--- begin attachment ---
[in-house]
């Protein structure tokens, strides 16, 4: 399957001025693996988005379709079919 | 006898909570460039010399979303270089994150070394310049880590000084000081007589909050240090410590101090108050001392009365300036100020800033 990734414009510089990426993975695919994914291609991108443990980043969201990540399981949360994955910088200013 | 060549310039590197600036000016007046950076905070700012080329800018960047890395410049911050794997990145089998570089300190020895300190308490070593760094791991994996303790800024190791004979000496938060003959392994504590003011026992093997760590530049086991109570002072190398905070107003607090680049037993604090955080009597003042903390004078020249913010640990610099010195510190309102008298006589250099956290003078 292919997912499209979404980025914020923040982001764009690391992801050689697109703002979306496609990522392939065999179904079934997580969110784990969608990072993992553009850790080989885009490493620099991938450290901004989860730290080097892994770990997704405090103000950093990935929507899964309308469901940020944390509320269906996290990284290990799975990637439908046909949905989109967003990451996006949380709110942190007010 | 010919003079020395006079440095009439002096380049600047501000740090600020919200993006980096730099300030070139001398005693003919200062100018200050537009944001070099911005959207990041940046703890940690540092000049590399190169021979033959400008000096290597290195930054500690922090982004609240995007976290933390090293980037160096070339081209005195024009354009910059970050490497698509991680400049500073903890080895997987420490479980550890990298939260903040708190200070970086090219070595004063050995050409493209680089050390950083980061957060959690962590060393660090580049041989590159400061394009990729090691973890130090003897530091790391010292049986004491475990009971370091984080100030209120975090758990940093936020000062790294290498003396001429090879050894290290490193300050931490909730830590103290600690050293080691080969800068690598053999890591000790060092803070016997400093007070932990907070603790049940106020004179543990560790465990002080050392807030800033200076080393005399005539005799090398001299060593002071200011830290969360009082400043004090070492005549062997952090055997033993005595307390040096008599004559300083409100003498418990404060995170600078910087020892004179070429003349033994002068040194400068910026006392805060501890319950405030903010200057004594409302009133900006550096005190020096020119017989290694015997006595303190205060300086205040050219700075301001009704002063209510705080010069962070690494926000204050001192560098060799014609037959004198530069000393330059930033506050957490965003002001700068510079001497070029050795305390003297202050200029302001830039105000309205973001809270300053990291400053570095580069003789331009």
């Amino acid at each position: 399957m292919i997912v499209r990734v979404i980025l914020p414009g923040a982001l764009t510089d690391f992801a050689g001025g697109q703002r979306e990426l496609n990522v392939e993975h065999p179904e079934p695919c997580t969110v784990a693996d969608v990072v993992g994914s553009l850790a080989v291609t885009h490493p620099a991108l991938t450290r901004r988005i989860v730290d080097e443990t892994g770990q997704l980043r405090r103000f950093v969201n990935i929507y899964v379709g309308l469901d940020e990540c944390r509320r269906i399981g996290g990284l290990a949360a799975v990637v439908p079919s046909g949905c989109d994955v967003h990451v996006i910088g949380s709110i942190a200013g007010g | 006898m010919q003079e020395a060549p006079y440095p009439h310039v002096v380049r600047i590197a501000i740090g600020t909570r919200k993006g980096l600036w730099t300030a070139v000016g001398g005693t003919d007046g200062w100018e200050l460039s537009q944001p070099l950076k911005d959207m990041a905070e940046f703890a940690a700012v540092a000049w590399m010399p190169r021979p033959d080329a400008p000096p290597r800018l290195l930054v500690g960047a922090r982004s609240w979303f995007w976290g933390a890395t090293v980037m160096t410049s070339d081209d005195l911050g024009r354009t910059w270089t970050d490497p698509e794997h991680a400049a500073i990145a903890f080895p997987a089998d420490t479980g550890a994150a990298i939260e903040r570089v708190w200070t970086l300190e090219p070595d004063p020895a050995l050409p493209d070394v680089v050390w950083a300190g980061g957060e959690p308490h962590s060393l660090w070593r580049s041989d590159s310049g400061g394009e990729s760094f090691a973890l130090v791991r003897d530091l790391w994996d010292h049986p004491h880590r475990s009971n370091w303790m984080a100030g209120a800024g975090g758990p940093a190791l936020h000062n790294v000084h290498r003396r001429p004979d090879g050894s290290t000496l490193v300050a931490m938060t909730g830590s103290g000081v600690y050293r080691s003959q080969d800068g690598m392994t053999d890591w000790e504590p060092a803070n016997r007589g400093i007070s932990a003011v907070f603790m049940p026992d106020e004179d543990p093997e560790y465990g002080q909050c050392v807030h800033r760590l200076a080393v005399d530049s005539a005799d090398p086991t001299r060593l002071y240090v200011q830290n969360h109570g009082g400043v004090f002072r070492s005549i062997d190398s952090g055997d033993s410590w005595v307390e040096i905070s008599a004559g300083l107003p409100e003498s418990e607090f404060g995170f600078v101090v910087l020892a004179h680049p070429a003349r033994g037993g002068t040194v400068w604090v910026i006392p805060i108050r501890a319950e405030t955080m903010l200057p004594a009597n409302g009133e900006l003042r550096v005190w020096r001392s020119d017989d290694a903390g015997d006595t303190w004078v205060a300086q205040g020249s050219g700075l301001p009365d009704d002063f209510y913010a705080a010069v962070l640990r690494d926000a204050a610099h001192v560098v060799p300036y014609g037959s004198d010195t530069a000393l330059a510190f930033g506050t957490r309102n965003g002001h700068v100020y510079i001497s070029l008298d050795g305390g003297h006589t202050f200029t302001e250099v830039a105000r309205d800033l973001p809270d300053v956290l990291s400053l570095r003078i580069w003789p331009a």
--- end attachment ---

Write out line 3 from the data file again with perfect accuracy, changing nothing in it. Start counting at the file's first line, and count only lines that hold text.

């Amino acid at each position: 399957m292919i997912v499209r990734v979404i980025l914020p414009g923040a982001l764009t510089d690391f992801a050689g001025g697109q703002r979306e990426l496609n990522v392939e993975h065999p179904e079934p695919c997580t969110v784990a693996d969608v990072v993992g994914s553009l850790a080989v291609t885009h490493p620099a991108l991938t450290r901004r988005i989860v730290d080097e443990t892994g770990q997704l980043r405090r103000f950093v969201n990935i929507y899964v379709g309308l469901d940020e990540c944390r509320r269906i399981g996290g990284l290990a949360a799975v990637v439908p079919s046909g949905c989109d994955v967003h990451v996006i910088g949380s709110i942190a200013g007010g | 006898m010919q003079e020395a060549p006079y440095p009439h310039v002096v380049r600047i590197a501000i740090g600020t909570r919200k993006g980096l600036w730099t300030a070139v000016g001398g005693t003919d007046g200062w100018e200050l460039s537009q944001p070099l950076k911005d959207m990041a905070e940046f703890a940690a700012v540092a000049w590399m010399p190169r021979p033959d080329a400008p000096p290597r800018l290195l930054v500690g960047a922090r982004s609240w979303f995007w976290g933390a890395t090293v980037m160096t410049s070339d081209d005195l911050g024009r354009t910059w270089t970050d490497p698509e794997h991680a400049a500073i990145a903890f080895p997987a089998d420490t479980g550890a994150a990298i939260e903040r570089v708190w200070t970086l300190e090219p070595d004063p020895a050995l050409p493209d070394v680089v050390w950083a300190g980061g957060e959690p308490h962590s060393l660090w070593r580049s041989d590159s310049g400061g394009e990729s760094f090691a973890l130090v791991r003897d530091l790391w994996d010292h049986p004491h880590r475990s009971n370091w303790m984080a100030g209120a800024g975090g758990p940093a190791l936020h000062n790294v000084h290498r003396r001429p004979d090879g050894s290290t000496l490193v300050a931490m938060t909730g830590s103290g000081v600690y050293r080691s003959q080969d800068g690598m392994t053999d890591w000790e504590p060092a803070n016997r007589g400093i007070s932990a003011v907070f603790m049940p026992d106020e004179d543990p093997e560790y465990g002080q909050c050392v807030h800033r760590l200076a080393v005399d530049s005539a005799d090398p086991t001299r060593l002071y240090v200011q830290n969360h109570g009082g400043v004090f002072r070492s005549i062997d190398s952090g055997d033993s410590w005595v307390e040096i905070s008599a004559g300083l107003p409100e003498s418990e607090f404060g995170f600078v101090v910087l020892a004179h680049p070429a003349r033994g037993g002068t040194v400068w604090v910026i006392p805060i108050r501890a319950e405030t955080m903010l200057p004594a009597n409302g009133e900006l003042r550096v005190w020096r001392s020119d017989d290694a903390g015997d006595t303190w004078v205060a300086q205040g020249s050219g700075l301001p009365d009704d002063f209510y913010a705080a010069v962070l640990r690494d926000a204050a610099h001192v560098v060799p300036y014609g037959s004198d010195t530069a000393l330059a510190f930033g506050t957490r309102n965003g002001h700068v100020y510079i001497s070029l008298d050795g305390g003297h006589t202050f200029t302001e250099v830039a105000r309205d800033l973001p809270d300053v956290l990291s400053l570095r003078i580069w003789p331009a």